[This week’s post was kindly written by Jack Windsor Lewis: many thanks, Jack!]
Alex, you commented January 14, 2012 at 10:39 am
I’ve been watching BBC World News for a couple of hours now and they’re talking about the Italian cruise ship, Costa Concordia, which ran aground off the coast of Tuscany yesterday evening.
In this report by Andy Moore we hear that the island near to which the ship sank is called [ˈʒiːliəʊ], but no! Italians call it /ˈdʒiʎʎo/, with an AFFRICATE in the first syllable. …
And another newsreader, talking about the little town of Santo Stefano (...), called it [ˈsæntəʊ steˈfɑːnəʊ]. Italians always stress the first syllable in ‘Stefano’!
I wasnt in the least surprised to hear such pronunciations. Despite the entries in LPD and CEPD, you're at least as likely to hear from even careful music presenters like BBC Radio 3's Rob Cowan the pronunciation /ʒiːli/ for the name of the great tenor Beniamino Gigli. I noticed that the BBC on-the-spot reporter Bethany Bell was saying /ʒiːliəʊ/ for the island even a day or so later. My article at §3.7.I.5 on my website (http://www.yek.me.uk/changestwe.html) pointed out some years ago how GB speakers are getting more and more vague about whether to use /ʤ/ or /ʒ/ except that for forren words they tend to prefer the latter.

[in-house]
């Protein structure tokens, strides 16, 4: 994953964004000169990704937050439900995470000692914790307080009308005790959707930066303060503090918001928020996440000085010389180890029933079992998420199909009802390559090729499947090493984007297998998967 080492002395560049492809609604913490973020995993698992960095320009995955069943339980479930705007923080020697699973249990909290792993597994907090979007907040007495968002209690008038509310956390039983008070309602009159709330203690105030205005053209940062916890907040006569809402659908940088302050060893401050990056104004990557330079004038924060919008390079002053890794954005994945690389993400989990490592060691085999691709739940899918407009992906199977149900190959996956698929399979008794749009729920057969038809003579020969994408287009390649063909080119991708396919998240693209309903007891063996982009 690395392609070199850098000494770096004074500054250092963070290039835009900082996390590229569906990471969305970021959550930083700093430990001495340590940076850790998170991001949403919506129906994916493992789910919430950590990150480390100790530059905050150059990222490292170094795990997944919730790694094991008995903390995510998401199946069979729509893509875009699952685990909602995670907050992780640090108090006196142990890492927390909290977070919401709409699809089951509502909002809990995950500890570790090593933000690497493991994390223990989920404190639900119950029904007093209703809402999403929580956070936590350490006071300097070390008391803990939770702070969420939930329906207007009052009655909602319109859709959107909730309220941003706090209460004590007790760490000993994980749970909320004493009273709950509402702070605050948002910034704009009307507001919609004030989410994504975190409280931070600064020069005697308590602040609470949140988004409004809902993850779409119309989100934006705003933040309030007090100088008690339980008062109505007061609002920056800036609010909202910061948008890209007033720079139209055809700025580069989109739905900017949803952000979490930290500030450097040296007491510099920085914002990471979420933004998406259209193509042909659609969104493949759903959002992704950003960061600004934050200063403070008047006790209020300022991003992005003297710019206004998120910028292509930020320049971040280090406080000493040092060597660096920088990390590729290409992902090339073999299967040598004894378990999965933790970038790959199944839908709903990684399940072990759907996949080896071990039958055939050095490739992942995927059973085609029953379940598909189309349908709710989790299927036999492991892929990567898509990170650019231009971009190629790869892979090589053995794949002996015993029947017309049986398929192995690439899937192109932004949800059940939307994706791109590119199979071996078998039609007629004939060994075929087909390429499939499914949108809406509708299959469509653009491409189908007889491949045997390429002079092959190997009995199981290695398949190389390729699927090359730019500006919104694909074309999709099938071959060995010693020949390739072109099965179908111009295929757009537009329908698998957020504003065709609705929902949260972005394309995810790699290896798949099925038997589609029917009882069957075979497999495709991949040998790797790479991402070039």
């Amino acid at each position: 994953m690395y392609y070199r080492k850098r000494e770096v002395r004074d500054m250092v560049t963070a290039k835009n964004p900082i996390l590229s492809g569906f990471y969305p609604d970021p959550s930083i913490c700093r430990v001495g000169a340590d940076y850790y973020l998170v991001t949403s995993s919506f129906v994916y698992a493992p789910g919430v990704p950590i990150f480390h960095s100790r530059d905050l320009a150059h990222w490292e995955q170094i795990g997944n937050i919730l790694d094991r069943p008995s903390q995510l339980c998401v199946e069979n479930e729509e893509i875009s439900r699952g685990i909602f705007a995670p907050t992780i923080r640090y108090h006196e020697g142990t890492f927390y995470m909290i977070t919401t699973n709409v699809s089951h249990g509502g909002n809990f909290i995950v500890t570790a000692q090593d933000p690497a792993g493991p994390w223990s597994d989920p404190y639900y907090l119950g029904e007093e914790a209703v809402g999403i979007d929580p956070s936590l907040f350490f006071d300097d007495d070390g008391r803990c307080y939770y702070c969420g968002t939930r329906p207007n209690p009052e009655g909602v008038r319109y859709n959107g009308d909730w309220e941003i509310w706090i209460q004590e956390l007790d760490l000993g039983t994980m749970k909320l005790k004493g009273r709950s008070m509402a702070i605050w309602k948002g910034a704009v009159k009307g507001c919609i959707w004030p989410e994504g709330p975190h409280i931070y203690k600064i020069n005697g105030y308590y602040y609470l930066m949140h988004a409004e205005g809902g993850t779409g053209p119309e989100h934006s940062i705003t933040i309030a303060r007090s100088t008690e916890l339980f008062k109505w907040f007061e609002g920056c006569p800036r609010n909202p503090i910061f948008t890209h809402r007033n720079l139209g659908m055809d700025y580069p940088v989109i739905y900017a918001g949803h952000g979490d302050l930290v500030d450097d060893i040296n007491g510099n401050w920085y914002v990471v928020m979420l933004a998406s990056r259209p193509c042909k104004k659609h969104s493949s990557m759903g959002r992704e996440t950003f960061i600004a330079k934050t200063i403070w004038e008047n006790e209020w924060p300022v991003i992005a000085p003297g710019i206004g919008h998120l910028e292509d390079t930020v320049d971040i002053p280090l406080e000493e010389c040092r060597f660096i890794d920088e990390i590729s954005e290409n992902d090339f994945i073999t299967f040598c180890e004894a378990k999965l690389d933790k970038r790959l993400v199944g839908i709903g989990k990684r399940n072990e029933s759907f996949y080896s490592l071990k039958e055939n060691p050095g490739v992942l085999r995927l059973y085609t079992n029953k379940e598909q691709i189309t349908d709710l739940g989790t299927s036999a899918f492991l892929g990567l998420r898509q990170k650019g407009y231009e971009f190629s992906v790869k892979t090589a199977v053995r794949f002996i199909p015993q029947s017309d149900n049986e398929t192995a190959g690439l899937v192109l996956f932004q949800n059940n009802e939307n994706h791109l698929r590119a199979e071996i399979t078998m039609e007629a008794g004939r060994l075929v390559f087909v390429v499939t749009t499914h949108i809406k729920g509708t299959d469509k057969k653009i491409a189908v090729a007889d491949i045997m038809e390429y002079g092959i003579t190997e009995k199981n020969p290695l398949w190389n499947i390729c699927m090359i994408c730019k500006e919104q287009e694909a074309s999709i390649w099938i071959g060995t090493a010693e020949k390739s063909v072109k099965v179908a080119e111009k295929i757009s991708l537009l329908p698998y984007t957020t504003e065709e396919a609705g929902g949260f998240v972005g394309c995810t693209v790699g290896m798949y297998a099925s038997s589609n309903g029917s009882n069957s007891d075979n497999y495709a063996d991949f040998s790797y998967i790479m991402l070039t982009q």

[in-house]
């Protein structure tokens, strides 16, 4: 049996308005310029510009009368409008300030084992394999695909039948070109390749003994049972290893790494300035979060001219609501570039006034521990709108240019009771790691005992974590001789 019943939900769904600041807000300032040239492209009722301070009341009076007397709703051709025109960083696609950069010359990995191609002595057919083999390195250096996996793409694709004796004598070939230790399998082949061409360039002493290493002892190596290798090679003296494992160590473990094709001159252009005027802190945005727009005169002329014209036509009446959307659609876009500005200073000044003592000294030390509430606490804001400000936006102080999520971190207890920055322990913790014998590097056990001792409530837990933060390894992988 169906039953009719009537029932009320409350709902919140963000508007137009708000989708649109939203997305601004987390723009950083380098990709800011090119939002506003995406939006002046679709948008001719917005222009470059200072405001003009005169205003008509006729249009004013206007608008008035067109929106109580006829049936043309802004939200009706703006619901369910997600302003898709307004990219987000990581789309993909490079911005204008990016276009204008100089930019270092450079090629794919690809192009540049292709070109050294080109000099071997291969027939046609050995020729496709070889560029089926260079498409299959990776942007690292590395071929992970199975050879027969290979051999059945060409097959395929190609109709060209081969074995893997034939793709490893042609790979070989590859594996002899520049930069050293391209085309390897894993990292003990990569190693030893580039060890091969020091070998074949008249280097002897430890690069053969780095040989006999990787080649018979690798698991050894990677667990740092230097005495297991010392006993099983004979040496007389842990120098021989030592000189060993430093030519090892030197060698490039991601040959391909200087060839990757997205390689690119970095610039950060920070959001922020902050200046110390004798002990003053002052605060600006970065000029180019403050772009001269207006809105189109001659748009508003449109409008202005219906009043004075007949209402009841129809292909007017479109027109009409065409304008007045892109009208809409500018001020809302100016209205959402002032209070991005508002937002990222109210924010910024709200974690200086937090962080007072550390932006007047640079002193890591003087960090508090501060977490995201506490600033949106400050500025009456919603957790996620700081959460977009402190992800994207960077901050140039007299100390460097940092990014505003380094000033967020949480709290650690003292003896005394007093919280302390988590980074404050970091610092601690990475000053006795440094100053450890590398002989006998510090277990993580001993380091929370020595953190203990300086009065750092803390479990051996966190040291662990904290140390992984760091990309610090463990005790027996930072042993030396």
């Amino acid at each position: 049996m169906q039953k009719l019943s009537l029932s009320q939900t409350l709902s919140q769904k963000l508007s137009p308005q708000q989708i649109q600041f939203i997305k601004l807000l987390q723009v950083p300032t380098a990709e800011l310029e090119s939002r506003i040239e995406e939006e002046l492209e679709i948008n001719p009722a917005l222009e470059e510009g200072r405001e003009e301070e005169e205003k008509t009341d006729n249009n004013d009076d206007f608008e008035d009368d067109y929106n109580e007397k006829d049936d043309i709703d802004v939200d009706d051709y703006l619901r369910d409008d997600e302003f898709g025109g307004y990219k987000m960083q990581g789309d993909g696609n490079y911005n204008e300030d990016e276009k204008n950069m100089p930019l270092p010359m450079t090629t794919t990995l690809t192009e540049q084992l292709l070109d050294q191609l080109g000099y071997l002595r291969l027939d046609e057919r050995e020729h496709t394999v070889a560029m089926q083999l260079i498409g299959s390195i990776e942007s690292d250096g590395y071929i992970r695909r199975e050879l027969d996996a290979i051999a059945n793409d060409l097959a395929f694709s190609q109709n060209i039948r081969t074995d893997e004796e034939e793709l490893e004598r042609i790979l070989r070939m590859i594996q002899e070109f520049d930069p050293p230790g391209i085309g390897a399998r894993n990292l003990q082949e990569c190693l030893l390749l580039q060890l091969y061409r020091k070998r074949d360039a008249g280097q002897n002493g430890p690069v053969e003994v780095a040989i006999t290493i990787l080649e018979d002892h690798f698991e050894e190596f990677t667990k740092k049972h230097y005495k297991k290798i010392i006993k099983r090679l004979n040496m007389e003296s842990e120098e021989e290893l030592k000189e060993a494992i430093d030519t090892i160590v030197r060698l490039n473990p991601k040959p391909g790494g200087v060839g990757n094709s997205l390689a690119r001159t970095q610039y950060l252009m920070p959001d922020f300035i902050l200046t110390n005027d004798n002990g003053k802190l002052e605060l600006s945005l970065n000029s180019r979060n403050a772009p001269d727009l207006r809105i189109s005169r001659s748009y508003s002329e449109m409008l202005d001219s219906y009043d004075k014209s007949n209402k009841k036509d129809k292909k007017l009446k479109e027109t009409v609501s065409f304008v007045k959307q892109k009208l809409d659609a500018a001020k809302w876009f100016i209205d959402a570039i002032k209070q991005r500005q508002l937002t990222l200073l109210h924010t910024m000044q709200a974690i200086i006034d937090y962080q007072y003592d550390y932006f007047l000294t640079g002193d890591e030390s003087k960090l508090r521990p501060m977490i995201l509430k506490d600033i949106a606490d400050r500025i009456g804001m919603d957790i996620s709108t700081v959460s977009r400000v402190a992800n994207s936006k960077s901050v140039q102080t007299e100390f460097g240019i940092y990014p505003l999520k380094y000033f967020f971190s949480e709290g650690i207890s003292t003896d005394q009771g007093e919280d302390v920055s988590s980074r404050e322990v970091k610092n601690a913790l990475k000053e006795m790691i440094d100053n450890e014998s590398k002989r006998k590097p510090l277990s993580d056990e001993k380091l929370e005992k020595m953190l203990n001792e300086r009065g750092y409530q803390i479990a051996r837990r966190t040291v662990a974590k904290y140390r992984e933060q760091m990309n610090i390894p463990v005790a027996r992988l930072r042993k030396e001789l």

As to Stefano, I pointed out in my Blog 107 on "Amphibrachising", if English speakers have the impression that words come from Romance languages, since in most such languages there is the much more frequent alternative in polysyllables of the amphibrach with the stress pattern [– `— –], they go for that. This is extremely familiar especially in large numbers of diminutives from albino and casino to mosquito and zucchini. Compare also items like bravado, desperado, libido, querido, tornado and torpedo. The tendency can be seen in eg the placename Cordova where, although all the various places so called throughout the Spanish-speaking world are accented Córdoba, all the half-dozen places so called in North America are given amphibrachic accentuation.
Many Italian, Spanish and other words and names are either often or regularly amphibrachicised by English-speakers including angora (now replaced as a city name by Ankara which is not so treated), Brindisi, Cagliari, Cyrano, Desdemona, Genoa, incognito, Lepanto, Lipari, Maritimo, mascara, Medici (tho the singular medico is usually okay), Modena, Monaco, Otranto, paprika, rococo, stigmata, Stromboli, Taranto, tombola, Trafalgar etc. The word oregano is amphibrachicised in Britain but not in America where Spanish is better known. More on this topic may be found on my website at 'Italian Words in Spoken English' Item 9 §4.